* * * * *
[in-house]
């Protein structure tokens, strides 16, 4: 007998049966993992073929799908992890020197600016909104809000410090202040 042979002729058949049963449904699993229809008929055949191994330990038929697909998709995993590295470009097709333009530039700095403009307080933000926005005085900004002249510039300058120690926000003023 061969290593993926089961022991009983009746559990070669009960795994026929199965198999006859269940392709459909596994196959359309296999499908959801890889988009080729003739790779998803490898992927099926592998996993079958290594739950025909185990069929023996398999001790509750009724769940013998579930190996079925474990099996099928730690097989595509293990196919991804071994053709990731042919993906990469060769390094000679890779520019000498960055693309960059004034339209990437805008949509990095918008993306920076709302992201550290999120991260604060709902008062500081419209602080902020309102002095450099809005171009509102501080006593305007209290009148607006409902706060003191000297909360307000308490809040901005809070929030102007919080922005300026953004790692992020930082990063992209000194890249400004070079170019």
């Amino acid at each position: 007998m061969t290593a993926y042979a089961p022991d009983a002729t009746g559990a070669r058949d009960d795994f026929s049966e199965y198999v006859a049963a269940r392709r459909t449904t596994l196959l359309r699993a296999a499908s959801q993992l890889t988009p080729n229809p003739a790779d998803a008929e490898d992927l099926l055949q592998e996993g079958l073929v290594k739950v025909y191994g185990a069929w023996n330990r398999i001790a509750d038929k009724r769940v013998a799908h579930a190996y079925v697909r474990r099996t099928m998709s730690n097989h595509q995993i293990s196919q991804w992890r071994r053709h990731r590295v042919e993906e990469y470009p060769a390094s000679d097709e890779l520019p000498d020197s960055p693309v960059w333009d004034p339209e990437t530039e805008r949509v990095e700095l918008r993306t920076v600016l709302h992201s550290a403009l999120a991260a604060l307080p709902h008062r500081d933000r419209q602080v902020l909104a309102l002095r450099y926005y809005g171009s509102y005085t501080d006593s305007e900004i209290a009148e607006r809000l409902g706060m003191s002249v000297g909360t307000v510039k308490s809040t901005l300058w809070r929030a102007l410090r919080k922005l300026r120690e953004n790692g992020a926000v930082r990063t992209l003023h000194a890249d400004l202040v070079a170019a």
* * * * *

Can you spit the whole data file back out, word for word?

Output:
[in-house]
């Protein structure tokens, strides 16, 4: 007998049966993992073929799908992890020197600016909104809000410090202040 042979002729058949049963449904699993229809008929055949191994330990038929697909998709995993590295470009097709333009530039700095403009307080933000926005005085900004002249510039300058120690926000003023 061969290593993926089961022991009983009746559990070669009960795994026929199965198999006859269940392709459909596994196959359309296999499908959801890889988009080729003739790779998803490898992927099926592998996993079958290594739950025909185990069929023996398999001790509750009724769940013998579930190996079925474990099996099928730690097989595509293990196919991804071994053709990731042919993906990469060769390094000679890779520019000498960055693309960059004034339209990437805008949509990095918008993306920076709302992201550290999120991260604060709902008062500081419209602080902020309102002095450099809005171009509102501080006593305007209290009148607006409902706060003191000297909360307000308490809040901005809070929030102007919080922005300026953004790692992020930082990063992209000194890249400004070079170019």
């Amino acid at each position: 007998m061969t290593a993926y042979a089961p022991d009983a002729t009746g559990a070669r058949d009960d795994f026929s049966e199965y198999v006859a049963a269940r392709r459909t449904t596994l196959l359309r699993a296999a499908s959801q993992l890889t988009p080729n229809p003739a790779d998803a008929e490898d992927l099926l055949q592998e996993g079958l073929v290594k739950v025909y191994g185990a069929w023996n330990r398999i001790a509750d038929k009724r769940v013998a799908h579930a190996y079925v697909r474990r099996t099928m998709s730690n097989h595509q995993i293990s196919q991804w992890r071994r053709h990731r590295v042919e993906e990469y470009p060769a390094s000679d097709e890779l520019p000498d020197s960055p693309v960059w333009d004034p339209e990437t530039e805008r949509v990095e700095l918008r993306t920076v600016l709302h992201s550290a403009l999120a991260a604060l307080p709902h008062r500081d933000r419209q602080v902020l909104a309102l002095r450099y926005y809005g171009s509102y005085t501080d006593s305007e900004i209290a009148e607006r809000l409902g706060m003191s002249v000297g909360t307000v510039k308490s809040t901005l300058w809070r929030a102007l410090r919080k922005l300026r120690e953004n790692g992020a926000v930082r990063t992209l003023h000194a890249d400004l202040v070079a170019a």